Annie Barker, Detroit Free Press

Prior to entering Cass at the first of the current school year, Baker faced “challenges,” to say the least. He carried a grade point average considerably beneath a 2.0 for a fourth dimension while he was attending University Prep Scientific discipline & Math High School. During that period, Baker had even taken to playing the grade clown, but he said he had not lost his nobility or ability to learn. Instead, he said his actions reflected an earlier loss in his life that he had no reply for; that is, until Lasenby and COB filled the void.


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“2015 was my worst year
ever
because my grandmother passed away; information technology hurt me really bad,” said Baker, who has been a part of COB for four years. “I closed myself in. I stopped playing sports for about two years. And I got the worst grades that I take e’er had. I didn’t remember I could ever open myself back upwardly and trust anything, until I met Mr. Harold. He believed in me and I opened up to him nearly things I went through.”

Baker confided that Lasenby — the baseball guy and die-hard Golden State Warriors fan — found a way to talk to him passionately nigh soccer, in between stressing the importance of educational activity and the demand for a life plan. The talks somewhen led to action from Baker, who lifted his grades to a loftier accolade roll level at University Prep, which ultimately enabled him to transfer to Cass, where he also found the school soccer team.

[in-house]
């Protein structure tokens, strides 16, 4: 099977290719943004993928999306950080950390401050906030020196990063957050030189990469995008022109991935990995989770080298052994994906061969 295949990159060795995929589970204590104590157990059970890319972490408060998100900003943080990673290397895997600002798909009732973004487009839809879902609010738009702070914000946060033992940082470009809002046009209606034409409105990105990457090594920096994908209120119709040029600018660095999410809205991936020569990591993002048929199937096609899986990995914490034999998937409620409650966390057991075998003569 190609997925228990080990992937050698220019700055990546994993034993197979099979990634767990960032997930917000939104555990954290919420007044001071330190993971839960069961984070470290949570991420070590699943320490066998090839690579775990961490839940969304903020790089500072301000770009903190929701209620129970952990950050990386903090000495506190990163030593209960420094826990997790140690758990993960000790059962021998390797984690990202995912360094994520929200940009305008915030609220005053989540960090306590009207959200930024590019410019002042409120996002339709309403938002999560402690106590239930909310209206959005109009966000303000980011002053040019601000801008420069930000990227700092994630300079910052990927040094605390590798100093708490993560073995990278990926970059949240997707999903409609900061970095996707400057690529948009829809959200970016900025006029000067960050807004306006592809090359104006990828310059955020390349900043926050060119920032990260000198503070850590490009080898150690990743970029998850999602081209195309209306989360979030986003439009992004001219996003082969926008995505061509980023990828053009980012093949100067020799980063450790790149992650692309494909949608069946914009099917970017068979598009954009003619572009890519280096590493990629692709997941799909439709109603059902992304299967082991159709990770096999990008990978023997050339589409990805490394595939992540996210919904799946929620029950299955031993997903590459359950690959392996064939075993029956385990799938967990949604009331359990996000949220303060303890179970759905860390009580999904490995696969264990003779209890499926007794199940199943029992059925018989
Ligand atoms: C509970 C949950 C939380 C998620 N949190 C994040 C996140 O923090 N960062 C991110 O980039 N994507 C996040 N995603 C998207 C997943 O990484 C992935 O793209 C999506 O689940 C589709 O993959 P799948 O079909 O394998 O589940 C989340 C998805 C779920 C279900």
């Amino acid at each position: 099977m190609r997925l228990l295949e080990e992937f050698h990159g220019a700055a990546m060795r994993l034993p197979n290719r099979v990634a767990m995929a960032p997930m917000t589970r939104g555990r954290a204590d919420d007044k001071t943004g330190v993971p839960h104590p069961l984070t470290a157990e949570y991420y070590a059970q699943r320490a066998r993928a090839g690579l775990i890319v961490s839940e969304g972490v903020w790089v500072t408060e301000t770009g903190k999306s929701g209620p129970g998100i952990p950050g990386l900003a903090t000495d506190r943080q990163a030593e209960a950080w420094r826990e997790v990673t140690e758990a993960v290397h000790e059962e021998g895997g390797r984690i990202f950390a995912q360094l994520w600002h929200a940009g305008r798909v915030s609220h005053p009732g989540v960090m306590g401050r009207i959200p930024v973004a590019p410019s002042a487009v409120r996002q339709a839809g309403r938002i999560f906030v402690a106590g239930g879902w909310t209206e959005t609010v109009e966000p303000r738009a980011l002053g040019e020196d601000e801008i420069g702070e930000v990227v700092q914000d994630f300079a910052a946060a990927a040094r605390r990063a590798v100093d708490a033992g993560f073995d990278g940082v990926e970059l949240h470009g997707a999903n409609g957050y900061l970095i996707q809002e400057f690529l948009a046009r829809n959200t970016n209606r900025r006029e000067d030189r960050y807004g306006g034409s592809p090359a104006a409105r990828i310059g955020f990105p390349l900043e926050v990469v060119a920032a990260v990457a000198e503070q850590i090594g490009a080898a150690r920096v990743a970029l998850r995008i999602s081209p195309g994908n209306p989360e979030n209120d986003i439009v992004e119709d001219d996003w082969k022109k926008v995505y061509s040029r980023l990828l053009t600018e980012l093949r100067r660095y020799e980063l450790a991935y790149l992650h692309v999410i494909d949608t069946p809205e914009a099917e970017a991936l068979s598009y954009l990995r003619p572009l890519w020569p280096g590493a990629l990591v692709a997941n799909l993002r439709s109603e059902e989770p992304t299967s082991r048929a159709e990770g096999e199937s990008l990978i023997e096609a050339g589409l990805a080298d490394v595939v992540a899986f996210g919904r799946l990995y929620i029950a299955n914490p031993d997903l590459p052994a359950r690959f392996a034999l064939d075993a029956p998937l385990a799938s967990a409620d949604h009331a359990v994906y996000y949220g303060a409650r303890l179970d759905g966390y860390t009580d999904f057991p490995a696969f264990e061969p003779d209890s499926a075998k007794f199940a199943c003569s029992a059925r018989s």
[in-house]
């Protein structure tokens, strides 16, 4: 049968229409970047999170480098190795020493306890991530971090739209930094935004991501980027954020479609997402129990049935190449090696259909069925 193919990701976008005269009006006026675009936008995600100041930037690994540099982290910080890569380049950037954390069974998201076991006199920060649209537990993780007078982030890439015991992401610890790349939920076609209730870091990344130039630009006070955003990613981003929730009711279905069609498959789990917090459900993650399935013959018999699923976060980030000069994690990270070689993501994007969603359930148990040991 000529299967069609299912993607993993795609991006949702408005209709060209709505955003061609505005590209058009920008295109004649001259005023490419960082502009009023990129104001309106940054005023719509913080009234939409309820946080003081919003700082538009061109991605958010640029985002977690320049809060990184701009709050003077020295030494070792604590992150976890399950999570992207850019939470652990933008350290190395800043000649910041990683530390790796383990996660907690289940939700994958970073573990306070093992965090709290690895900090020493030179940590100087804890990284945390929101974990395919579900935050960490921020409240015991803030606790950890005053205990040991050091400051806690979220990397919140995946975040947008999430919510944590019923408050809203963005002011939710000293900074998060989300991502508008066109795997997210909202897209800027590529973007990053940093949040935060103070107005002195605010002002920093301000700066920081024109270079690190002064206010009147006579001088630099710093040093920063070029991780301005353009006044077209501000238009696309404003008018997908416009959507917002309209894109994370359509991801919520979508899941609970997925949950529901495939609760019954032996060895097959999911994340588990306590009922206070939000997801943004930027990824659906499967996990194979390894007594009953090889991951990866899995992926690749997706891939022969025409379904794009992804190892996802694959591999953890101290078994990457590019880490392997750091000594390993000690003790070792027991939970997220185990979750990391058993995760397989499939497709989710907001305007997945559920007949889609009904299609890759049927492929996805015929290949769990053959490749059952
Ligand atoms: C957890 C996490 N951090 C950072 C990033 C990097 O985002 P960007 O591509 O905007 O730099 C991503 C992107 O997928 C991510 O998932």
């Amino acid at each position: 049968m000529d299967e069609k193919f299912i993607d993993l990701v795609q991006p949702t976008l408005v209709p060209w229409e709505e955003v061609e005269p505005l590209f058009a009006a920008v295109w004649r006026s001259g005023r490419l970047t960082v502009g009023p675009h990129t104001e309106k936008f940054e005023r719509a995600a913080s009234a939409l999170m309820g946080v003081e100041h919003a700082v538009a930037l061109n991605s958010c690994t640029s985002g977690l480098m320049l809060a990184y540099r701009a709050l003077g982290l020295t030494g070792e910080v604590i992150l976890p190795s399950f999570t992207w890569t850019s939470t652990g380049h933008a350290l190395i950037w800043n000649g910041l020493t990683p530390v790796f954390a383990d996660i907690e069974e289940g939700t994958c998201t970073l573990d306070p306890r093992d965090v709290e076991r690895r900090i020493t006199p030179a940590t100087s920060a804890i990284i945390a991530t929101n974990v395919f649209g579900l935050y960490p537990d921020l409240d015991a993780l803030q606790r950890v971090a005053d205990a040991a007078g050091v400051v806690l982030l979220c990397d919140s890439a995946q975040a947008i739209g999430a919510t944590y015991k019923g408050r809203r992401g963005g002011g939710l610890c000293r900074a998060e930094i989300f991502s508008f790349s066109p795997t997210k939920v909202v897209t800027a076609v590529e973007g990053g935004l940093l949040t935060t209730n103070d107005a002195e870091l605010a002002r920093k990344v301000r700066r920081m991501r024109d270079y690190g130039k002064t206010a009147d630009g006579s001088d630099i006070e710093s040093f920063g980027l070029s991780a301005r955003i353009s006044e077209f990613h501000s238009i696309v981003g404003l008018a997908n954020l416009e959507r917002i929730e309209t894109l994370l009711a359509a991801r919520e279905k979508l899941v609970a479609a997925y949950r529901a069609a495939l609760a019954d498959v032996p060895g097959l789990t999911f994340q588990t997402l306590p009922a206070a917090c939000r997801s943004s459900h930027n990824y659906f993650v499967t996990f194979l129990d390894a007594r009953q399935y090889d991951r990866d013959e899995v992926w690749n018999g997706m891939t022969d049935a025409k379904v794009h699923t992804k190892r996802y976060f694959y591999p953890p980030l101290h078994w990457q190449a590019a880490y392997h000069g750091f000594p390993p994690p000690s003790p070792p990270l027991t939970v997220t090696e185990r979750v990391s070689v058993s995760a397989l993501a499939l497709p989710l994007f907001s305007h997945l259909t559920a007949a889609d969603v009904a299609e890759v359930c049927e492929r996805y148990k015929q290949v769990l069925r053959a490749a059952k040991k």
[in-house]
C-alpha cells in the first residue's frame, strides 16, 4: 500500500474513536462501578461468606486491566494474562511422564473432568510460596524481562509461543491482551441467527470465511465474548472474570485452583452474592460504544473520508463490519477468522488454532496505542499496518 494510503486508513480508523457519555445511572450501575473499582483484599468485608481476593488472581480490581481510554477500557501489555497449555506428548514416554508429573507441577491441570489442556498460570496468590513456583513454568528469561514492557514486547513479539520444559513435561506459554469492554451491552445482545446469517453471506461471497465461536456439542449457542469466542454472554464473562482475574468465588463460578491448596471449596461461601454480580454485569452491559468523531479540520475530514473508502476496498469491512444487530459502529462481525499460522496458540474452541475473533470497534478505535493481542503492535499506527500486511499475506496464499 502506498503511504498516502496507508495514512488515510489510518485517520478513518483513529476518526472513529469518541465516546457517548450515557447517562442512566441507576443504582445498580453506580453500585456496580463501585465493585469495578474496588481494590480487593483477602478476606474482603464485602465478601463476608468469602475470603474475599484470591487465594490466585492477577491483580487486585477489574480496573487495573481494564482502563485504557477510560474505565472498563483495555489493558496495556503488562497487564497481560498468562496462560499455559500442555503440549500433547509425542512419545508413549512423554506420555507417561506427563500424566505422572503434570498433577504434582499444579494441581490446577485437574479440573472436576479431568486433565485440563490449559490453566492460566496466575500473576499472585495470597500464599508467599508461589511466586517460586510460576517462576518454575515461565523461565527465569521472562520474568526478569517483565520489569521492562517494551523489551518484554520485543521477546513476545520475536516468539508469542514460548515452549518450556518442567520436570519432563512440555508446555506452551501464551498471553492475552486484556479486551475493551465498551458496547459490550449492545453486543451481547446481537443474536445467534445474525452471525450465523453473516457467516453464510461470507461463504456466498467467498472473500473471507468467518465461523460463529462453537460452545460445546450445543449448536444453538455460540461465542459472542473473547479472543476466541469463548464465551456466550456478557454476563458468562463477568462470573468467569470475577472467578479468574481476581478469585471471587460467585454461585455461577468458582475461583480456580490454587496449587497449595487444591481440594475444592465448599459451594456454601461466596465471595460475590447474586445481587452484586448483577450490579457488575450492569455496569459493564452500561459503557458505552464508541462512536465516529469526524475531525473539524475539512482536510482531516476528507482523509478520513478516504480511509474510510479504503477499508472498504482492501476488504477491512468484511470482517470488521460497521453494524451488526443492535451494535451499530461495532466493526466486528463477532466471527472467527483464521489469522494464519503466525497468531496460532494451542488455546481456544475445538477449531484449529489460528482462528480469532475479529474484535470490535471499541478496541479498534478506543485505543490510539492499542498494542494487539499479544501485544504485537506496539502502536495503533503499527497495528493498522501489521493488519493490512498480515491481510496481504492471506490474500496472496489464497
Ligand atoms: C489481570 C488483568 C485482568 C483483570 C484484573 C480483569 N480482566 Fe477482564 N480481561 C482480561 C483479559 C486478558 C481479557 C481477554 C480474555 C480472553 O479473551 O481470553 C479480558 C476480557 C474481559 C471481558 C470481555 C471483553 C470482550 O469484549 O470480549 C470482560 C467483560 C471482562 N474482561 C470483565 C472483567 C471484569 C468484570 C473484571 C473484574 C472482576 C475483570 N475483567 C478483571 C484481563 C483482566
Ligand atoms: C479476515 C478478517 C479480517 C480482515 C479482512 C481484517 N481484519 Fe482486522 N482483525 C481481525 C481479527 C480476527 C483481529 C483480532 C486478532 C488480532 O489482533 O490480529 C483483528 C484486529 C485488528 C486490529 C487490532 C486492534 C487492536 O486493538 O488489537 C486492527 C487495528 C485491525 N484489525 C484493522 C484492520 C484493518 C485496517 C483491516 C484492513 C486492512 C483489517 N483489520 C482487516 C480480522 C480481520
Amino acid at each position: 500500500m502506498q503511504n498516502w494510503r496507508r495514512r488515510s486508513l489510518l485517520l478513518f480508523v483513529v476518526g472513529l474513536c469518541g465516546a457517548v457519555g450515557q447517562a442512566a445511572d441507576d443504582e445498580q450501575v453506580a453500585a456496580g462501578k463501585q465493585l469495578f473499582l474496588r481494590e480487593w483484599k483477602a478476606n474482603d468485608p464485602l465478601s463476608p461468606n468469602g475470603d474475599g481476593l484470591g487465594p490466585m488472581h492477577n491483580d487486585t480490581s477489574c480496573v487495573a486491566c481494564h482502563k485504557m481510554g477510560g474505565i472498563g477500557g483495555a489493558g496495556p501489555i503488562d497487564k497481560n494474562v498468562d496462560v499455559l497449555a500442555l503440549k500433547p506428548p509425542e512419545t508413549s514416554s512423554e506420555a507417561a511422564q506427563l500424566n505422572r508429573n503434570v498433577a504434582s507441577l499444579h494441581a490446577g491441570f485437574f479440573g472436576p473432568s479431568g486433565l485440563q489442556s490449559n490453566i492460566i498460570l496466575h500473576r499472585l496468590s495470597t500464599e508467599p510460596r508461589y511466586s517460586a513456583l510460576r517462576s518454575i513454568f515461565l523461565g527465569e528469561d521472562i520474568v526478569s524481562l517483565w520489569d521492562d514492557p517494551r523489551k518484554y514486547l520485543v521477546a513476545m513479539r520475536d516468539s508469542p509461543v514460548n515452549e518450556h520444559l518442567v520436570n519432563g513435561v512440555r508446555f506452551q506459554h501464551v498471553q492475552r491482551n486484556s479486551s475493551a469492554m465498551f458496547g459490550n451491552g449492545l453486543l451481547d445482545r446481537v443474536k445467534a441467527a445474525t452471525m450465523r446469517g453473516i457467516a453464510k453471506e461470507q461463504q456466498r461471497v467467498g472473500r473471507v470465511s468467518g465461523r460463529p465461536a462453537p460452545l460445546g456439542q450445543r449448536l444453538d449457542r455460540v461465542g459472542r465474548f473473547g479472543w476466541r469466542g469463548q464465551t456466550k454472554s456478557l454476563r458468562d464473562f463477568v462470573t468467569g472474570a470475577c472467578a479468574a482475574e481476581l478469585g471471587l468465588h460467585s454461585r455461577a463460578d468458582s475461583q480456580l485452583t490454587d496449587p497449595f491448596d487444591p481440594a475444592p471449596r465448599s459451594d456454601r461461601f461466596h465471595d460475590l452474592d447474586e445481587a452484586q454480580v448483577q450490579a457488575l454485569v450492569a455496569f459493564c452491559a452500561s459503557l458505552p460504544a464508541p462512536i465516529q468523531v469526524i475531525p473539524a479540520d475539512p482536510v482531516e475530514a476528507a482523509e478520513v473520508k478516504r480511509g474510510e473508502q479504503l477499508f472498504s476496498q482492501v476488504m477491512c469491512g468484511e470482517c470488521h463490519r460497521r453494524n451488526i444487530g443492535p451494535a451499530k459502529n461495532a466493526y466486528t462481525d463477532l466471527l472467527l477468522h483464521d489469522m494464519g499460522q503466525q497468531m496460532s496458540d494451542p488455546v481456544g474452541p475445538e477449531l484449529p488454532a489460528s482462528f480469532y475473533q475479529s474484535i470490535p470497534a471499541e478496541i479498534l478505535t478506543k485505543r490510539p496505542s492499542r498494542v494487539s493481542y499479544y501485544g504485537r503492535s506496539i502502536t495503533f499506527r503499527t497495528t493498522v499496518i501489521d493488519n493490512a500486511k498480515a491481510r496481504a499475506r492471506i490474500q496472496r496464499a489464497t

Since 2007, the Circle of Brotherhood male-mentoring program at Second Ebenezer Church has connected adult mentors with local youth consistently for nine months each year.
Since 2007, the Circle of Brotherhood male-mentoring program at Second Ebenezer Church building has connected adult mentors with local youth consistently for nine months each yr.
Photo courtesy of Harold Lasenby

“He (Lasenby) helped me with so much that I can never repay him for it. I’yard just glad that he’s my mentor now,” said Baker, who stood before his mentors, parents and fellow mentees on Tuesday evening at Second Ebenezer and confidently spoke well-nigh his desire to be all he can be in soccer and graphic blueprint.

Lasenby, 54, says he is equally proud and humbled to have been a mentor to Bakery and hundreds of other young men since COB’s inception. The day before Baker stood in the centre of the group’s circle at Second Ebenezer, Lasenby got high-strung up while sharing his own story about getting a second take chances equally a business organization possessor with the assist of a benefactor from Jackson, Michigan. Twenty years later that 2d chance, Lasenby is still the boss of his own business organization headquartered in Corktown, equally the CEO of Space Technologies LLC, an Information technology service and back up house that specializes in security surveillance. And in Lasenby’southward universe, being the co-manager of COB and existence the caput of a Detroit-based, minority-owned business are completely connected.

“The young men I take mentored expect like me and they grew upwards in the aforementioned kind of neighborhoods that I did, so I tin provide a living, animate example that a Black homo from Detroit can observe success in this city,” said Lasenby, the pride of Mack and Fairview, who attended Scripps Unproblematic and Butzel Centre School before heading off to Cass Tech for loftier school.

Mentor Anthony Rogers, 61, speaks during a gathering of the Circle of Brotherhood at the Second Ebenezer Church in Detroit on Tuesday, Feb. 15, 2022. The program particularly targets an at-risk group: young Black men in the city of Detroit. The program has positively impacted the lives of more than 850 young men and counting.